Systematic reviews emphasize the patient’s perspective in the choice of outcome measures used to answer research questions. Studies that measure health outcomes (events or conditions that the patient can feel, such as fractures, functional status, and quality of life) are preferred over studies of intermediate outcomes (such as change in bone density). Reviews also emphasize measures that are easily interpreted in a clinical context. Specifically, measures of absolute risk or the probability of disease are preferred to measures such as relative risk. The difference in absolute risk between interventions depends on the number of events in each group, such that the difference (absolute risk reduction) is smaller when there are fewer events. In contrast, the difference in relative risk is fairly constant between groups with different baseline risk for the event, such that the difference (relative risk reduction) is similar across these groups. Relative risk reduction is often more impressive than absolute risk reduction. Another useful measure is the number needed to treat (or harm). The number needed to treat is the number of patients who would need be treated with an intervention for 1 additional patient to benefit (experience a positive outcome or avoid a negative outcome). The absolute risk reduction is used to calculate the number needed to treat.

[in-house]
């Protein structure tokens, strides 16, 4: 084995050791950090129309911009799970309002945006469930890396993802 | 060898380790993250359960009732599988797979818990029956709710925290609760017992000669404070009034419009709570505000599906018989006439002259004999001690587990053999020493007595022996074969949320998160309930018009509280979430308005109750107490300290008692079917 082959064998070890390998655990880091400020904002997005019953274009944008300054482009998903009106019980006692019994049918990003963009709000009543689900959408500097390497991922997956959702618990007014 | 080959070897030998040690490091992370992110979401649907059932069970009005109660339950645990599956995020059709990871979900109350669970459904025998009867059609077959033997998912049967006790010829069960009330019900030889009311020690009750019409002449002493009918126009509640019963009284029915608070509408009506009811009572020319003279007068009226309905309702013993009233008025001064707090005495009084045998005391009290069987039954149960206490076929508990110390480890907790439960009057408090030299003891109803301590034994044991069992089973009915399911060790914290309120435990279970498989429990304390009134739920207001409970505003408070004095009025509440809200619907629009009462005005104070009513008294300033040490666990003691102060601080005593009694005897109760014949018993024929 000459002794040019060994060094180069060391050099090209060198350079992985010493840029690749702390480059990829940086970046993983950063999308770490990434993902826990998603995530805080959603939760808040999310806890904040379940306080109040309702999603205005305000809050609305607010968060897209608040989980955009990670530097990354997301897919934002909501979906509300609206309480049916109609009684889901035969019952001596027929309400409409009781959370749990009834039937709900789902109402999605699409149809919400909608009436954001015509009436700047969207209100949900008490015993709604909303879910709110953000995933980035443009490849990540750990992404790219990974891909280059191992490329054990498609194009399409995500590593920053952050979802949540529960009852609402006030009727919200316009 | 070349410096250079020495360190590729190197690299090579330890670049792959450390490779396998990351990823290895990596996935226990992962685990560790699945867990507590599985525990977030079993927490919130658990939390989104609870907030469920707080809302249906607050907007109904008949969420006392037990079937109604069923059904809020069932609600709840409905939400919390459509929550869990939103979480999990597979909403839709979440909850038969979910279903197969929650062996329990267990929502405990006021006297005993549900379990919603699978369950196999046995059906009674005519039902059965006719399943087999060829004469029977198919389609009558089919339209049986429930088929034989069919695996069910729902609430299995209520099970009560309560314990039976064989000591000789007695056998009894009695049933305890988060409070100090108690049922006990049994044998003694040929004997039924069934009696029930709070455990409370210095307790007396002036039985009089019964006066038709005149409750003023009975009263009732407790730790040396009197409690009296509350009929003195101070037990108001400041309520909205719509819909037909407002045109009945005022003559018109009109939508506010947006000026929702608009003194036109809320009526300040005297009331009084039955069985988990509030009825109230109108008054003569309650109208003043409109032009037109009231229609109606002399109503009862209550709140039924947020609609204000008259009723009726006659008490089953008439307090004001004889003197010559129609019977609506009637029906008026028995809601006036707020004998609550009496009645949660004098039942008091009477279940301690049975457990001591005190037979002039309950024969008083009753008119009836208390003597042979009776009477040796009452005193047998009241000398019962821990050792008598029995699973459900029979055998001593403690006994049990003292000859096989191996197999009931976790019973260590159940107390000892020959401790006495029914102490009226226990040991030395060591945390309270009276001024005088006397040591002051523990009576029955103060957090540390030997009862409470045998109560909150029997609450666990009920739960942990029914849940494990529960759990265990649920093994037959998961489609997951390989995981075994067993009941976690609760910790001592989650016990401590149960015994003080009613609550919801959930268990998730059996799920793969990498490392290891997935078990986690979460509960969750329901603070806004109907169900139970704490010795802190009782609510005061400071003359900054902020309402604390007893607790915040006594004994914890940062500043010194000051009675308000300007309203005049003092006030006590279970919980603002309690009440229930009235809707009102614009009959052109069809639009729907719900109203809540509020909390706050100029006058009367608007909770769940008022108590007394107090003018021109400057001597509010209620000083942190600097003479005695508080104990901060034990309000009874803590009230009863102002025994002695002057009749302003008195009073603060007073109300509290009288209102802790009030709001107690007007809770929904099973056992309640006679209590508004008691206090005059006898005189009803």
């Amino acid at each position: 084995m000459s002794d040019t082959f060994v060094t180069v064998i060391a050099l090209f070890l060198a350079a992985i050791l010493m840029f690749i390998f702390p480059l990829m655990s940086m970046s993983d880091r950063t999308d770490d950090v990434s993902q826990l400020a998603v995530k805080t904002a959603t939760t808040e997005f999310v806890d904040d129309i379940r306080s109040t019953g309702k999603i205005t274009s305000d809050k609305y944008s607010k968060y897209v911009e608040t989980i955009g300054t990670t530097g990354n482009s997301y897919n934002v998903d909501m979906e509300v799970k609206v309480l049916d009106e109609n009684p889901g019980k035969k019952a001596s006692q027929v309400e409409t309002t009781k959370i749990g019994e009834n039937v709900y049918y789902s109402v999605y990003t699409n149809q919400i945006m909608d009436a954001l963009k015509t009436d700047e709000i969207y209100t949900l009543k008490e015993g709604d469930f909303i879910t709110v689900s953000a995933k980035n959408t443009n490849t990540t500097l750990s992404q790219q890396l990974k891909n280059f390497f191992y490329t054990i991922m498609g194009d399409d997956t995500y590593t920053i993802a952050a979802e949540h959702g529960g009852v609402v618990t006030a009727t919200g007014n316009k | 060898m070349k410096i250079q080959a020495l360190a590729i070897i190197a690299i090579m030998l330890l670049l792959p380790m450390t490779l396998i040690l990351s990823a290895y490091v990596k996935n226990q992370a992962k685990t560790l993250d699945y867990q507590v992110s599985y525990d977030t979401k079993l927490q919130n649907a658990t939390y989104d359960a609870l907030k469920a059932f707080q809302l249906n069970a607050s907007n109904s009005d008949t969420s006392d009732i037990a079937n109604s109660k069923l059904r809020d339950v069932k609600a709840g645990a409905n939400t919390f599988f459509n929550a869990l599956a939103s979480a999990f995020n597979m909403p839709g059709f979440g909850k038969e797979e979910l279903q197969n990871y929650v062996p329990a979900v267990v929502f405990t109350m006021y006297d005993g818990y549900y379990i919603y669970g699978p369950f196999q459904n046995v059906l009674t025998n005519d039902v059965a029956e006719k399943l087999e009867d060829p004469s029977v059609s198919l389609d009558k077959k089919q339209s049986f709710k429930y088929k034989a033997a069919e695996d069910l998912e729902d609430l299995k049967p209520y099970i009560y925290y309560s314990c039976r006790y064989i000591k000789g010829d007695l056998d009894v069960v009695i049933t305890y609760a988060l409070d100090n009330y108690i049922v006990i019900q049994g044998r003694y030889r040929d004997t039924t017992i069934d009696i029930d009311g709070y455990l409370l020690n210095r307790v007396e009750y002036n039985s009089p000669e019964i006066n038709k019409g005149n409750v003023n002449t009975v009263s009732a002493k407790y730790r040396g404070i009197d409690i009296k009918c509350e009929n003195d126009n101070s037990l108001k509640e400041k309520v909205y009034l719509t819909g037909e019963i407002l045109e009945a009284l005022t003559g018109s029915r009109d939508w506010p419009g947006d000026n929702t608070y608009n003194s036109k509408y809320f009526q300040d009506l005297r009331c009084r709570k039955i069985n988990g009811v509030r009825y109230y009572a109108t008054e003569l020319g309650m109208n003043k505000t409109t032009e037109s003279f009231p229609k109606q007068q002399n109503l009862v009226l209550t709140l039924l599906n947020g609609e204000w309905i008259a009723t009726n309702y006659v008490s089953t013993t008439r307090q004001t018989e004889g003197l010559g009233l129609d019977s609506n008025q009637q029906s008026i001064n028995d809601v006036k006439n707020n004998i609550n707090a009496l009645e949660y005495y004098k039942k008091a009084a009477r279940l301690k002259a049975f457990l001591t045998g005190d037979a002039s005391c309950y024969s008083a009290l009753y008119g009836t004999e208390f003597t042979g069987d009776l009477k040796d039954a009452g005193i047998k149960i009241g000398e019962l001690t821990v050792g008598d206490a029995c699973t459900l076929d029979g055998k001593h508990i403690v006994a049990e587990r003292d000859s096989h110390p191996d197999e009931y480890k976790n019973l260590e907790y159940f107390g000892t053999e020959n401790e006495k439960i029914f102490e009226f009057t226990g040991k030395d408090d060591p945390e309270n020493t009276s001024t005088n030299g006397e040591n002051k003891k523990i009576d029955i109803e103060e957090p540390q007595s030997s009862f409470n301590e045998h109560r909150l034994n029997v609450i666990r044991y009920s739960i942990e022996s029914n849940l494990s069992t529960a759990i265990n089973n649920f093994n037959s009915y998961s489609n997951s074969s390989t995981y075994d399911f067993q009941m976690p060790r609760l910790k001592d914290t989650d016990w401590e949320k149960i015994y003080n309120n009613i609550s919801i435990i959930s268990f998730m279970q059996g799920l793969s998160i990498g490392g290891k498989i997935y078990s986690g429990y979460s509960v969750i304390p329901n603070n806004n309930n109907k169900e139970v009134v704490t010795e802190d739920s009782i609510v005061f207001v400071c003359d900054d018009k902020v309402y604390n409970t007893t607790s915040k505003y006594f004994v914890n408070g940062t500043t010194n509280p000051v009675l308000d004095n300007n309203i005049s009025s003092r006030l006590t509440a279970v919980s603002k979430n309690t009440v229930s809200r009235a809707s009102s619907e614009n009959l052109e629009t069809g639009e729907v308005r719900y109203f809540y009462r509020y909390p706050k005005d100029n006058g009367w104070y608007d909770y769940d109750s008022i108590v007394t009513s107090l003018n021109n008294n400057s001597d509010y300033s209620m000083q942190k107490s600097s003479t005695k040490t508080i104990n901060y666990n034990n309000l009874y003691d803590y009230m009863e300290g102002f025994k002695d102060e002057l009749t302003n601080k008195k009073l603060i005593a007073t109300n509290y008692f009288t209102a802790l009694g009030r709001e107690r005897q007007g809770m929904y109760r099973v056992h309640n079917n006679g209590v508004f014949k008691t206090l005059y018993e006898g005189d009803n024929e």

Systematic reviews weigh the quality of the evidence, allowing a greater contribution from studies that meet high methodological standards and, thereby, reducing the likelihood of biased results. In general, for questions about the relative benefit of a drug, the results of well-executed randomized controlled trials are considered better evidence than results of cohort, case-control, and cross-sectional studies. In turn, these studies provide better evidence than uncontrolled trials and case series. For questions about tolerability and harms, observational study designs may provide important information that is not available from controlled trials. Within the hierarchy of observational studies, well-conducted cohort designs are preferred for assessing a common outcome. Case-control studies are preferred only when the outcome measure is rare and the study is well conducted.